The Compleat Naturalist
By Laura & Hal Mahan
We were sitting on our back porch one hot summer day enjoying the afternoon breeze. Every few minutes a female Ruby-throated Hummingbird visited the feeder a few feet from us. She sipped from the feeder and then methodically flew to the same exact spot high in the oak tree that dominates our backyard. Suddenly it occurred to us. She’s got a nest in that oak tree!
We ran inside and retrieved the ever-ready binoculars. The next time she flew away from the feeder we focused in on the spot and, sure enough, there she was, sitting on her lichen-covered nest perched atop a lichen-covered branch.
This is a rather remarkable feat, finding the nest that is, but the nest itself is even more remarkable. Hummingbird nests average only two inches in diameter, and the materials are woven together with spider webbing. The inside is lined with animal fur, downy plant material or soft grass and moss. Then the outside of the nest is ornamented with grayish green bits of lichen or bark, making the nest practically invisible as it perches atop a similar-looking tree branch. Lately we have heard folks ask about “hummingbird houses,” which apparently are available in some stores. (Hummingbirds do not/will not nest in a nest box.)
The eggs of hummingbirds are just as amazing as the nest. While most birds lay eggs that average about three percent of their body weight, hummingbird eggs are a whopping 10 to 20 percent of the female hummingbird’s weight. This would be equivalent to a 140-pound woman giving birth to a 25-pound baby! Still, hummingbird eggs are incredibly small, averaging less than one-half inch long. The female incubates the eggs between 15 and 20 days, only leaving the nest for brief periods to feed. We were able to watch this entire process from our deck, setting up our spotting scope at 45x magnification. A short time later, two young hummers were visible, and the soft nest would flex and move as they stretched their tiny bodies into comfortable positions.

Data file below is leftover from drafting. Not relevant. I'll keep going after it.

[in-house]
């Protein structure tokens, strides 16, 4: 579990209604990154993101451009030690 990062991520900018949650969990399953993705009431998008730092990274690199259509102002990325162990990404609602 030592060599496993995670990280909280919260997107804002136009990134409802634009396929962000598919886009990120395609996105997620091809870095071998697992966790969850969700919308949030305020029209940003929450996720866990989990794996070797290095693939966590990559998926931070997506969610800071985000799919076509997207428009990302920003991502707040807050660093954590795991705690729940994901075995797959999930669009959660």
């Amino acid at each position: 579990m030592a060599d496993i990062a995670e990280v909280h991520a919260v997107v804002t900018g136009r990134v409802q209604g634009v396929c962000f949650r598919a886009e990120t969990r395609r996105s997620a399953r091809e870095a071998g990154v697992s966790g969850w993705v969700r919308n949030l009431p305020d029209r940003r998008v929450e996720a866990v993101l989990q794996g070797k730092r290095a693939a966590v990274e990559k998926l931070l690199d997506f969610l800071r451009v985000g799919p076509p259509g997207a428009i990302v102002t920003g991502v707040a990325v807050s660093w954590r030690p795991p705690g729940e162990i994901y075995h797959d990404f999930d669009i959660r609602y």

The mother hummingbird feeds her chicks a nutritious diet of both flower nectar and insects, and after about three weeks, the young birds will leave the nest. It is then that we see many more hummingbirds visiting our feeders.
Hummingbird feeding is a spectator sport. These birds are easily attracted to nectar feeders using a simple mixture of sugar and water in a ratio of four parts water to one part sugar. This almost exactly mimics the nectar that is produced by garden flowers. Please do not use red food coloring as it is harmful to the birds, and you should always use real sugar, not honey or a sugar substitute. In the heat of summer, you should clean your feeder and replace the nectar at least every three to four days. And don’t worry about keeping your feeder up too long into the fall season. Our Ruby-throated Hummingbirds will follow their migratory instinct even if your feeder is still available. They will be gone from our area by around October 10 (overwintering in Central America) and return to us around April 10.
Laura and Hal Mahan are owners of The Compleat Naturalist, located at 2 Brook Street in the Historic Biltmore Village. To learn more, visit CompleatNaturalist.com or call 828.274.5430.